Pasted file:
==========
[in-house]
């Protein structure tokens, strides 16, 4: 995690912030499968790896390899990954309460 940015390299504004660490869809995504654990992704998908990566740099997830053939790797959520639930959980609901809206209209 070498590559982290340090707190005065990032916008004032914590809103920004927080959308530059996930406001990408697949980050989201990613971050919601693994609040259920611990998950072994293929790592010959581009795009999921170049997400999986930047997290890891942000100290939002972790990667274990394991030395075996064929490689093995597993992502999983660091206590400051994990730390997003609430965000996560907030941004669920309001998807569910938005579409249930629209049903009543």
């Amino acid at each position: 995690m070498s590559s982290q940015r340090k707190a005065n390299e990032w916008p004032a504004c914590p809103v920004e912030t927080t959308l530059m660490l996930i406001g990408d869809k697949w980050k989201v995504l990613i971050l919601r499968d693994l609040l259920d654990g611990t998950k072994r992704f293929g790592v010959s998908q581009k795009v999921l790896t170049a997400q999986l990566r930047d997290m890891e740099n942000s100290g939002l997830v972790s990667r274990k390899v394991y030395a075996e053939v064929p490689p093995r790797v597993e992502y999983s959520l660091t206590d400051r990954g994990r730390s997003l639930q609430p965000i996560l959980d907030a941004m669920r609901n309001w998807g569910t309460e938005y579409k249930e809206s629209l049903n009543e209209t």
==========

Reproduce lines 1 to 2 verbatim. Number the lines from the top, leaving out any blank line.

[in-house]
């Protein structure tokens, strides 16, 4: 995690912030499968790896390899990954309460 940015390299504004660490869809995504654990992704998908990566740099997830053939790797959520639930959980609901809206209209 070498590559982290340090707190005065990032916008004032914590809103920004927080959308530059996930406001990408697949980050989201990613971050919601693994609040259920611990998950072994293929790592010959581009795009999921170049997400999986930047997290890891942000100290939002972790990667274990394991030395075996064929490689093995597993992502999983660091206590400051994990730390997003609430965000996560907030941004669920309001998807569910938005579409249930629209049903009543």